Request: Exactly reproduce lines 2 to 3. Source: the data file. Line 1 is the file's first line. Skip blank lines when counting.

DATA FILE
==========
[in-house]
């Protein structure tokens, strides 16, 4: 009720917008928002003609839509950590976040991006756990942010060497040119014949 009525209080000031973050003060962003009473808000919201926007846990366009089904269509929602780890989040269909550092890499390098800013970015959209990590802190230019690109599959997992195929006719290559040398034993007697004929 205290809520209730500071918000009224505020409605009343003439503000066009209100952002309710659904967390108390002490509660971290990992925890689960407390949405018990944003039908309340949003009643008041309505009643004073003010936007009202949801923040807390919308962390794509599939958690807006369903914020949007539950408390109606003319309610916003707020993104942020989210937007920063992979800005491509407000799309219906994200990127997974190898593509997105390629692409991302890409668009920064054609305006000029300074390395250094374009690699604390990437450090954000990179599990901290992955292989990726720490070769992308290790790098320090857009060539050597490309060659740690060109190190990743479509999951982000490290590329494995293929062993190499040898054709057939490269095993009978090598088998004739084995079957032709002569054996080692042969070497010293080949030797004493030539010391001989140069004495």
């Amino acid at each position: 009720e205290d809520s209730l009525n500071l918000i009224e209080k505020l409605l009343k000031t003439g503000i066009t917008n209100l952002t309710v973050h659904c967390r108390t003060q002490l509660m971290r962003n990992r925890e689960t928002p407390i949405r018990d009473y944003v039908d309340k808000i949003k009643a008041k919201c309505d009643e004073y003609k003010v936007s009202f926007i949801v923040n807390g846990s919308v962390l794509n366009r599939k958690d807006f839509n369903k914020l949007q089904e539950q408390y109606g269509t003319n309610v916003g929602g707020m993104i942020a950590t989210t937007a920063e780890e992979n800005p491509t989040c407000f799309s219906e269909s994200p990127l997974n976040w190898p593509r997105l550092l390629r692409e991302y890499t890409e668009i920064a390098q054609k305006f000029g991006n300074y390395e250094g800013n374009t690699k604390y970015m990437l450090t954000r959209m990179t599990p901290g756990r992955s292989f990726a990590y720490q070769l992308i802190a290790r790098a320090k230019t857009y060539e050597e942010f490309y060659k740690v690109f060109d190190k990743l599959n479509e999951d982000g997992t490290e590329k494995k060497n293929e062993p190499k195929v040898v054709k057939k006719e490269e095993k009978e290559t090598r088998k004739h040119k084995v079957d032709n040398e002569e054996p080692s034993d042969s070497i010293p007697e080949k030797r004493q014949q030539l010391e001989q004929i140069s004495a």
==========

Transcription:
């Protein structure tokens, strides 16, 4: 009720917008928002003609839509950590976040991006756990942010060497040119014949 009525209080000031973050003060962003009473808000919201926007846990366009089904269509929602780890989040269909550092890499390098800013970015959209990590802190230019690109599959997992195929006719290559040398034993007697004929 205290809520209730500071918000009224505020409605009343003439503000066009209100952002309710659904967390108390002490509660971290990992925890689960407390949405018990944003039908309340949003009643008041309505009643004073003010936007009202949801923040807390919308962390794509599939958690807006369903914020949007539950408390109606003319309610916003707020993104942020989210937007920063992979800005491509407000799309219906994200990127997974190898593509997105390629692409991302890409668009920064054609305006000029300074390395250094374009690699604390990437450090954000990179599990901290992955292989990726720490070769992308290790790098320090857009060539050597490309060659740690060109190190990743479509999951982000490290590329494995293929062993190499040898054709057939490269095993009978090598088998004739084995079957032709002569054996080692042969070497010293080949030797004493030539010391001989140069004495």
């Amino acid at each position: 009720e205290d809520s209730l009525n500071l918000i009224e209080k505020l409605l009343k000031t003439g503000i066009t917008n209100l952002t309710v973050h659904c967390r108390t003060q002490l509660m971290r962003n990992r925890e689960t928002p407390i949405r018990d009473y944003v039908d309340k808000i949003k009643a008041k919201c309505d009643e004073y003609k003010v936007s009202f926007i949801v923040n807390g846990s919308v962390l794509n366009r599939k958690d807006f839509n369903k914020l949007q089904e539950q408390y109606g269509t003319n309610v916003g929602g707020m993104i942020a950590t989210t937007a920063e780890e992979n800005p491509t989040c407000f799309s219906e269909s994200p990127l997974n976040w190898p593509r997105l550092l390629r692409e991302y890499t890409e668009i920064a390098q054609k305006f000029g991006n300074y390395e250094g800013n374009t690699k604390y970015m990437l450090t954000r959209m990179t599990p901290g756990r992955s292989f990726a990590y720490q070769l992308i802190a290790r790098a320090k230019t857009y060539e050597e942010f490309y060659k740690v690109f060109d190190k990743l599959n479509e999951d982000g997992t490290e590329k494995k060497n293929e062993p190499k195929v040898v054709k057939k006719e490269e095993k009978e290559t090598r088998k004739h040119k084995v079957d032709n040398e002569e054996p080692s034993d042969s070497i010293p007697e080949k030797r004493q014949q030539l010391e001989q004929i140069s004495a």